ANNOUNCER: But will Mike Ditka jump into the race for the Senate seat in Illinois? Some Republicans want the former coach to become a candidate.



WOODRUFF: Welcome back. The political conventions may not draw as many viewers as those TV reality shows, but organizers may take a cue from those small screen hits by remembering that casting is crucial. Thirteen days before the party in Boston, the Democrats already have their leading men. But today they filled in some of the blanks on their convention speaker schedule. They also laid out their themes of the day.

Some themes were left unstated, but we did some reading between the lines.


WOODRUFF (voice-over): Monday's theme, the Kerry-Edwards plan for the future, but the nights' headliners speak to the party's past for better or for worse. Former President Jimmy Carter, and 2000 nominee Al Gore are on the speakers roster, as well as President turned best-selling author Bill Clinton.

Even as the Democrats showcase three southern white men, they'll add diversity to Monday's line-up with Stephanie Tubbs-Jones, a black congresswoman from Ohio; Bob Menendez, a Hispanic congressman from New Jersey, and Tammy Baldwin, an openly gay congresswoman from Wisconsin.

RICHARDSON: We're using the city of Boston, a city of diversity and history, to highlight the diversity in our party.

WOODRUFF: Tuesday's theme, "A Lifetime of Strength and Service," but by and large, this is Teddy Kennedy tribute night, and Teresa Heinz Kerry's opportunity to shine in primetime. Also Tuesday, two high-profile women from showdown states, Arizona Governor Janet Napolitano, and Iowa first lady Christie Vilsack.

UNIDENTIFIED MALE: And We will use those four days in Boston to introduce to America John Kerry and John Edwards. WOODRUFF: Wednesday is John Edwards' big night, featuring the theme "A Stronger, More Secure America." But the unstated theme would be "catch a rising star," given the party's new love affair with Edwards and his wife Elizabeth, who will introduce him.

Some up and coming Democrats, New Mexico Governor Bill Richardson and Baltimore Martin O'Malley also will be featured. Other prominent newcomers, Illinois Senate candidate Barack Obama, and Michigan Governor Jennifer Granholm are missing from the schedule as of now, but Democrats say, stay tuned.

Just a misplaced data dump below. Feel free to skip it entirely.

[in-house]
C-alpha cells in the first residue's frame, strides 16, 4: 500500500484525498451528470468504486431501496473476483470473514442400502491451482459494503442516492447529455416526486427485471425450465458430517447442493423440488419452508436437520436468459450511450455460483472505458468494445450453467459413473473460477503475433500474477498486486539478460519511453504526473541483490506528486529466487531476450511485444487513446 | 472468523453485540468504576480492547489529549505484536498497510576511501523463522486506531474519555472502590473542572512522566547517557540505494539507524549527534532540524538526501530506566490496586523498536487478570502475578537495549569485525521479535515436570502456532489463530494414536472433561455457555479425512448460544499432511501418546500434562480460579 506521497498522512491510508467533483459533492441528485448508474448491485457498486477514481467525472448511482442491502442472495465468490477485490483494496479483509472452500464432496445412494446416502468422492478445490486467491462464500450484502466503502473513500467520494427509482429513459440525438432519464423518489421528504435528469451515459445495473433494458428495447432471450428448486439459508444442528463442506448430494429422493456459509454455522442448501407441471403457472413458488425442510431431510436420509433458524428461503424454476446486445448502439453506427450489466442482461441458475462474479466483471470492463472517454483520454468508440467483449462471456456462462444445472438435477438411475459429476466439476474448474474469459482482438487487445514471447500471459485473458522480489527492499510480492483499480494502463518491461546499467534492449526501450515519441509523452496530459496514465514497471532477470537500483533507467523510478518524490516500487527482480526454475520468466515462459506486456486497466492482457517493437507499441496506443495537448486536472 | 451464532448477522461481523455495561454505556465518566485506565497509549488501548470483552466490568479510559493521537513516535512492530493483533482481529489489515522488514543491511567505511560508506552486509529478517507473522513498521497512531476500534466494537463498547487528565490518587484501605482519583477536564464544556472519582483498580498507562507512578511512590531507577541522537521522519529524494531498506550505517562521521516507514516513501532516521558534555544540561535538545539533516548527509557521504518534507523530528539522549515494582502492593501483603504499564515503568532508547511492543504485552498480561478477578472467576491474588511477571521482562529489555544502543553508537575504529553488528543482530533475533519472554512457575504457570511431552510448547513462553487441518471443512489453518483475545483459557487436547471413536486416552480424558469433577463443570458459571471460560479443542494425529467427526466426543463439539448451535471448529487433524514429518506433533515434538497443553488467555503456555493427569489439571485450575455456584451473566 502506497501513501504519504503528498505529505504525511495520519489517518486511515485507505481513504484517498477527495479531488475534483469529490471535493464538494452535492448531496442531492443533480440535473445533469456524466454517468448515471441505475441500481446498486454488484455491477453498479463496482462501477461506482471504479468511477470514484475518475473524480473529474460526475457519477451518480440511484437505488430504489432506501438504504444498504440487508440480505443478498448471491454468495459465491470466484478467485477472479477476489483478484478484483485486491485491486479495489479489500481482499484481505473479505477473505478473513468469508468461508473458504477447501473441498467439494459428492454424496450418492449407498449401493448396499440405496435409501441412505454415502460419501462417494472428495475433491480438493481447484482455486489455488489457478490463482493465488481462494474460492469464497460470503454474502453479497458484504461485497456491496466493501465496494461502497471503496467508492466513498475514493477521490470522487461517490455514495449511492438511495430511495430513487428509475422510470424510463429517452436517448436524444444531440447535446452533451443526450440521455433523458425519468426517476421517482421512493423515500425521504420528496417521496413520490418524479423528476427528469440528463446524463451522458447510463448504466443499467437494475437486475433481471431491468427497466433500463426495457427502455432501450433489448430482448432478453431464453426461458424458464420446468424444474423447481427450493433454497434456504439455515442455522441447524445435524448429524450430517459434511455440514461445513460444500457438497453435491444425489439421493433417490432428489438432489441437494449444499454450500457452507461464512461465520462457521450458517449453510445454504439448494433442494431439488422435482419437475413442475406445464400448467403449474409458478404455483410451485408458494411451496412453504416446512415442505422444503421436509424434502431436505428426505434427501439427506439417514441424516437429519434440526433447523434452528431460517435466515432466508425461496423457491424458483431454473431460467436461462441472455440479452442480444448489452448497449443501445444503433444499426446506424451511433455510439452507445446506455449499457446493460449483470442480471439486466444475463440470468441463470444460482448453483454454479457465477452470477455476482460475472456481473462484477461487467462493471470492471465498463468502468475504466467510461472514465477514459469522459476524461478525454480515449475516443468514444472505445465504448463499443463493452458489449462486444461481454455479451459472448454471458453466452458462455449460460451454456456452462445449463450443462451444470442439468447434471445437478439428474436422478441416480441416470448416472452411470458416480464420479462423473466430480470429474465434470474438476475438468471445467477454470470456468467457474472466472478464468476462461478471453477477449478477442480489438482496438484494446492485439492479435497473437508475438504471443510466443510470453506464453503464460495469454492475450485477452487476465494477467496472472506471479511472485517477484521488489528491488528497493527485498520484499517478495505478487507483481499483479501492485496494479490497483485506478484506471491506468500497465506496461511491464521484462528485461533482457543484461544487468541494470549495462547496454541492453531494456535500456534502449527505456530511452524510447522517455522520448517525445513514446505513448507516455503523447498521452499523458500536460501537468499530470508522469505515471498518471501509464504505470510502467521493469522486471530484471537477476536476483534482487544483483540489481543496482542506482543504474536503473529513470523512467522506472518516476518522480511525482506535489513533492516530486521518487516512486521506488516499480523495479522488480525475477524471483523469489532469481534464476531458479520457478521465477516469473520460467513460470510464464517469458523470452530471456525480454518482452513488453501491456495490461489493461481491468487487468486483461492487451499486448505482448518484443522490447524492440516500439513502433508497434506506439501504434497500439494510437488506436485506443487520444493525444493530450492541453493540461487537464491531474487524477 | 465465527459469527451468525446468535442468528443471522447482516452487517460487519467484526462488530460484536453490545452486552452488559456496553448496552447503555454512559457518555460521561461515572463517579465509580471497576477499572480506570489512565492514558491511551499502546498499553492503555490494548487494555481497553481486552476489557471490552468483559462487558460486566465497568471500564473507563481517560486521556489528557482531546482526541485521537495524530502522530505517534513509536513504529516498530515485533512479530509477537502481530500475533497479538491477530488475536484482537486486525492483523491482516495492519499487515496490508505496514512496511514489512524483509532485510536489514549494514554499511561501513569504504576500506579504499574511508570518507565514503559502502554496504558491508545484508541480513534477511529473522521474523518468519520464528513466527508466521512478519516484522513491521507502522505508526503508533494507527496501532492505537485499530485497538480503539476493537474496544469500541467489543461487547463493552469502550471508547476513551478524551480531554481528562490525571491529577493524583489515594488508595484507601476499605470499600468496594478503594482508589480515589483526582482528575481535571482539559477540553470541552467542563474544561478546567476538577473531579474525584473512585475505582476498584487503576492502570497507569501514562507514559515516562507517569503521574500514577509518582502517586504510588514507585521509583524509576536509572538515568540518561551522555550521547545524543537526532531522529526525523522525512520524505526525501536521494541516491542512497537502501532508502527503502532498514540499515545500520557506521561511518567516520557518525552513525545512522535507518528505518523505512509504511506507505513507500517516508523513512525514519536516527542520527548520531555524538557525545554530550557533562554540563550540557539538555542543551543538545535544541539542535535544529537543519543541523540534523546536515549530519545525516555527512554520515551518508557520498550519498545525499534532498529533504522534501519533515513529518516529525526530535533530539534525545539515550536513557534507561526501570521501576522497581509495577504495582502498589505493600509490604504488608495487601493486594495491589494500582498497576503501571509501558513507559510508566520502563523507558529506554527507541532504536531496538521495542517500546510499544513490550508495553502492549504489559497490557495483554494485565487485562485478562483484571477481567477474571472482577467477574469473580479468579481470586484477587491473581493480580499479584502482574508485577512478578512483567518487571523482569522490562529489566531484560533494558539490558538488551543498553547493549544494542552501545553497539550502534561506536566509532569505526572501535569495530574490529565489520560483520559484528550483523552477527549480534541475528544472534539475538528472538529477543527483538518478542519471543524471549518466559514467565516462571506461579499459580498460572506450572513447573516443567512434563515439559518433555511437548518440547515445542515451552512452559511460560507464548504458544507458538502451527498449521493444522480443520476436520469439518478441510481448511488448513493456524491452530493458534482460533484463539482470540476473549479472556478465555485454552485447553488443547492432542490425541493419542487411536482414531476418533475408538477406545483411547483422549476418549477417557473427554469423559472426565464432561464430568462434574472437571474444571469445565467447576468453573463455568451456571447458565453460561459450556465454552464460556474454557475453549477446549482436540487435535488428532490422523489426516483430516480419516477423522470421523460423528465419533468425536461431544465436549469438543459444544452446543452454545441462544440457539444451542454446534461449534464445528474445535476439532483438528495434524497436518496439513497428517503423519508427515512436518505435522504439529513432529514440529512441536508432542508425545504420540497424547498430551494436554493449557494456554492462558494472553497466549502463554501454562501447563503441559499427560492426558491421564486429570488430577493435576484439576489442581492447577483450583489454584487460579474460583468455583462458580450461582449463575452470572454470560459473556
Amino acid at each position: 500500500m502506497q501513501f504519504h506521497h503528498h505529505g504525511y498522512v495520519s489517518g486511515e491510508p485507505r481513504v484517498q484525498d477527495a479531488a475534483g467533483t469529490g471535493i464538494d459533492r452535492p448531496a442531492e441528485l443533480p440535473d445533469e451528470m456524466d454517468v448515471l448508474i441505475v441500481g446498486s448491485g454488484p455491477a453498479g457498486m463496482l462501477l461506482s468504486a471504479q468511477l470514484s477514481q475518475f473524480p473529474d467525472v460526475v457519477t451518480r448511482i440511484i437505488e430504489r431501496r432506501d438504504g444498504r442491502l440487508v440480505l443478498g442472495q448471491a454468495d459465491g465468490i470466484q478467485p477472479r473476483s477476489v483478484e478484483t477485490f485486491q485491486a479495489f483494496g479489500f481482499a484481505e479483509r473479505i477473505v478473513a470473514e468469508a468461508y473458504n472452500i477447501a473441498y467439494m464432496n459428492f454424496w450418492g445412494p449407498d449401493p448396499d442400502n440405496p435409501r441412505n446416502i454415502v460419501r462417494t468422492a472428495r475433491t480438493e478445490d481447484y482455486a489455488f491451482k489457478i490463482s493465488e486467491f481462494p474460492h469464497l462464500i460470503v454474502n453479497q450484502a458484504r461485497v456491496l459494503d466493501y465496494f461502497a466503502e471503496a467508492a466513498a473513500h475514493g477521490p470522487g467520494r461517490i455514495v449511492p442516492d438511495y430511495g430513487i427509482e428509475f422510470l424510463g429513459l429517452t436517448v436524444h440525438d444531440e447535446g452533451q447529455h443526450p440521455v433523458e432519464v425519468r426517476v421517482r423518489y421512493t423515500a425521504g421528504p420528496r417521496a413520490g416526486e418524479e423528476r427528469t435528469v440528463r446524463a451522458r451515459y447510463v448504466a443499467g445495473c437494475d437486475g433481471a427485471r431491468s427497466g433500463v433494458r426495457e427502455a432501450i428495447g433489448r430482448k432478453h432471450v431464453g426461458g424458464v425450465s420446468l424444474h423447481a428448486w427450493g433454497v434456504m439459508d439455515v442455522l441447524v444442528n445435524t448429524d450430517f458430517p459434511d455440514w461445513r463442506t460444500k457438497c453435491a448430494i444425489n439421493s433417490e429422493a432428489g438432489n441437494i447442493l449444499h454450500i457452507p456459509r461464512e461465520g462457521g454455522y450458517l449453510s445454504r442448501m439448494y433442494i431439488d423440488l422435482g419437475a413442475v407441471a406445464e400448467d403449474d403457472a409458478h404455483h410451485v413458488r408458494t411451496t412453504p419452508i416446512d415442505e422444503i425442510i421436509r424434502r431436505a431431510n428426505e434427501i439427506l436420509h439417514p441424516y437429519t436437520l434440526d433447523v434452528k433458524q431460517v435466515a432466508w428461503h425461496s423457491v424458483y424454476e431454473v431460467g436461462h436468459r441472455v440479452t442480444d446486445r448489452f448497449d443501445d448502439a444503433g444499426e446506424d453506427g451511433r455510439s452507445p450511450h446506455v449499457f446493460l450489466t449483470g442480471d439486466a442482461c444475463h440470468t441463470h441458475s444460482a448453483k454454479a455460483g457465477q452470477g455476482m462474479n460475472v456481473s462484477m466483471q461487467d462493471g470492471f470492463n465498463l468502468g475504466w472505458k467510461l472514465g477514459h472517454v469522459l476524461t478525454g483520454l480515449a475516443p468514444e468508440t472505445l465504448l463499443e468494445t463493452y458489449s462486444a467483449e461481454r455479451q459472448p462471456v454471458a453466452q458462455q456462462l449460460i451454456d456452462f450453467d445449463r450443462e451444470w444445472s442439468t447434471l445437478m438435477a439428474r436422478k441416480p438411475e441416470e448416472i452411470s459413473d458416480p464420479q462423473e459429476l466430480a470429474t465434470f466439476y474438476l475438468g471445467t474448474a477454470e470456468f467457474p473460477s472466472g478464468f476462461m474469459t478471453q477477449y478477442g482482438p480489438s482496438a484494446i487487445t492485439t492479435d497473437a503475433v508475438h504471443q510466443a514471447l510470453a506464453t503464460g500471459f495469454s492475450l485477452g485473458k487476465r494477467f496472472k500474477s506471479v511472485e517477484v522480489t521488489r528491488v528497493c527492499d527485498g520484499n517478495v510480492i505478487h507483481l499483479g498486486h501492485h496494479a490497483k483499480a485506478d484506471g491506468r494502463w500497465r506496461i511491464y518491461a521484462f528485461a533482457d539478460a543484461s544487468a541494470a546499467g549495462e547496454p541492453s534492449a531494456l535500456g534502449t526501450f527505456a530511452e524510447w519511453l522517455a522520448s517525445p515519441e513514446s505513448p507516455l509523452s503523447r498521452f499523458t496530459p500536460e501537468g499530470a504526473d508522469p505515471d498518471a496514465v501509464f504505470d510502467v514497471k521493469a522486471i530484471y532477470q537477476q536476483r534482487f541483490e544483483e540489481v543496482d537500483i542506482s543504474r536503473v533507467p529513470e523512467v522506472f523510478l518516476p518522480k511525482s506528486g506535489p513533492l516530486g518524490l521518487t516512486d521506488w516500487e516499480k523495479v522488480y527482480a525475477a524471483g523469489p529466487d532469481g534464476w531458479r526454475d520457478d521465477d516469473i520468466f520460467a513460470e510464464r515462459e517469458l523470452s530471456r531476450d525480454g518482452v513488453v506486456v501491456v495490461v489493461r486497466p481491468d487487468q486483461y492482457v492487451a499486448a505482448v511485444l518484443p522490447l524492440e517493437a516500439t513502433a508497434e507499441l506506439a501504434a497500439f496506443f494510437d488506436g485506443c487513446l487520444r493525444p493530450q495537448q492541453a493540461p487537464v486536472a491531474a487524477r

And Ron Reagan, son of a Republican president, has yet to be given a time slot for his cameo. Party officials may be trying to figure out how to milk the most coverage possible for his remarks on stem cell research.

UNIDENTIFIED FEMALE: Thursday brings the whole convention theme back together.

WOODRUFF: In traditional fashion, the final convention night belongs to John Kerry. In his acceptance speech, he'll present his vision for America that is stronger at home, respected in the world. Look for another warm and fuzzy family photo when the Kerry and Heinz children play a role Thursday night.

The Democrats will also play up Kerry's war hero status by parading his swiftboat crewmates in Vietnam from more than 30 years ago. And former Senator and fellow Vietnam veteran Max Cleland, who lost three limbs there will introduce Kerry.


WOODRUFF: Democrats still are searching for slots for Hillary Rodham Clinton and Kerry's former presidential rivals.

Only a few speakers will get face time on the broadcast networks with the big three announcing plans to air a total of three hours each of the Democratic and Republican conventions during primetime. Of course, you can stay tuned to CNN for our extensive convention coverage, including expanded editions of INSIDE POLITICS from both Boston and New York.

Another convention note, Senator Kerry and Boston Mayor Tom Menino apparently have mended fences. The two met yesterday and reportedly reached an understanding about "working together and moving forward." Two weeks ago, Menino called Kerry's campaign "small-minded" and "incompetent" after Kerry refused to cross a police and fire union picket line to address a mayors' conference hosted by Menino.